Introduction to Discrimination Law

Discrimination is not always unlawful. However, the law specifically prohibits discrimination on a number of grounds to protect certain groups of people.

What is the law governing discrimination?

Most of the UK’s discrimination law is found in the Equality Act 2010 which merged a number of different pieces of legislation into one Act of Parliament. These include the Sex Discrimination Act 1975, Equal Pay Act 1970, the Sexual Orientation Regulations 2003, the Race Relations Act 1976, the Disability Discrimination Act 1995 and the Employment Equality (Age) Regulations 2006

Under the Equality Act, it is illegal to discriminate against someone on grounds of any of nine ‘protected characteristics’. These characteristics are:

age, disability, gender reassignment, race, religion or belief, sex, sexual orientation, marriage and civil partnership, and pregnancy and maternity

Discrimination means treating someone worse than another because of a protected characteristic, or it could be implementing a policy or rule or process that has a more detrimental effect on a person with a protected characteristic than someone who doesn’t. Discrimination could also be victimisation, or harassment. Harassment is unwanted conduct relating to one of those nine characteristics specifically to violate someone’s dignity, or creates a hostile, degrading, humiliating or offensive environment for them.

How is sexual orientation defined?

Sexual orientation is defined as “a sexual orientation towards persons of the same sex; persons of the opposite sex; or persons of the same sex and of the opposite sex”. Under the Equality Act, sexual orientation includes how an individual chooses to express their sexual orientation.

How is race defined?

Race is defined as colour, race, nationality, ethnic or national origins. Religion or belief is defined as ‘any religion, religious belief, or similar philosophical belief’ – including belonging to a specific denomination or sect within a religion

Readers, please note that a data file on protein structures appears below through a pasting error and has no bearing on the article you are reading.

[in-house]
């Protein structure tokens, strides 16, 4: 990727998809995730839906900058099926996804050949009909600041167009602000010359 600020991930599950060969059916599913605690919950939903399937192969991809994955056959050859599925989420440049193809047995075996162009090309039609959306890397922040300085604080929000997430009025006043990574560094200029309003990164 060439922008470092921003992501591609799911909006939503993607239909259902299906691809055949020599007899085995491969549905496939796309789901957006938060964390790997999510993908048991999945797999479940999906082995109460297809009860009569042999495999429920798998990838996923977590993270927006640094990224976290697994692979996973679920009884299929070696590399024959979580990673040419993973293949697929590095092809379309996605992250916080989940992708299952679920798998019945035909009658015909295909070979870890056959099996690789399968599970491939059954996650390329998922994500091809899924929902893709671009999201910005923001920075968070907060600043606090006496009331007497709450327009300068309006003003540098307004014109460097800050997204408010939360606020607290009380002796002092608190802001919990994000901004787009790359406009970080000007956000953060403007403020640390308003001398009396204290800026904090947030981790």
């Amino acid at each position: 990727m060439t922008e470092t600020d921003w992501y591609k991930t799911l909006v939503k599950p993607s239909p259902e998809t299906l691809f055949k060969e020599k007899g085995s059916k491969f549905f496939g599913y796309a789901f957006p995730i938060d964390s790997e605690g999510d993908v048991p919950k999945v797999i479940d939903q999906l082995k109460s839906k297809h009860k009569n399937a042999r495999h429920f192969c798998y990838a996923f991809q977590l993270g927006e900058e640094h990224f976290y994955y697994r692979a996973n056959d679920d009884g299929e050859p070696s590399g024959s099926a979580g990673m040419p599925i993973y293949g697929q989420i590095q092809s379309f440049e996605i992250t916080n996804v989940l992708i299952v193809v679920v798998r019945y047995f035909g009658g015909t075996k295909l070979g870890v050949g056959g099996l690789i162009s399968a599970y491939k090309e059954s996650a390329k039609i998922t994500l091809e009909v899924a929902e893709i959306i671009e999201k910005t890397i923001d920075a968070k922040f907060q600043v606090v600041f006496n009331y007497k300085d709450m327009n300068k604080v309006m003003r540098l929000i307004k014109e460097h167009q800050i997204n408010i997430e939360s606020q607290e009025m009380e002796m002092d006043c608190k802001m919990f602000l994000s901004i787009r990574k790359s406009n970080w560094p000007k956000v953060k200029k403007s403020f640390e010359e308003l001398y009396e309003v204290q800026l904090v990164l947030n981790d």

How is disability defined?

A disability for the purposes of the Equality Act is a physical or mental condition which has a substantial and long-term impact on an individual’s ability to do normal day to day activities. This is wide ranging and includes progressive illnesses and conditions, and some past disabilities.

Are there any other laws against discrimination?

The Part-time Workers Regulations 2000

Under these Regulations, part-time workers are protected from being treated less favourably than full-time workers because they are part time.

The Employment Act 2002 and subsequent regulations on fixed-term employees

These laws protect employees on fixed term contracts from suffering detrimental treatment compared to those who are on permanent contracts.

The Trade Union and Labour Relations (Consolidation) Act 1992)

This deals with discrimination related to trade union membership or activity or non-membership.

The Protection from Harassment Act 1997

This protects people against harassment, whatever the grounds.

How does discrimination law operate?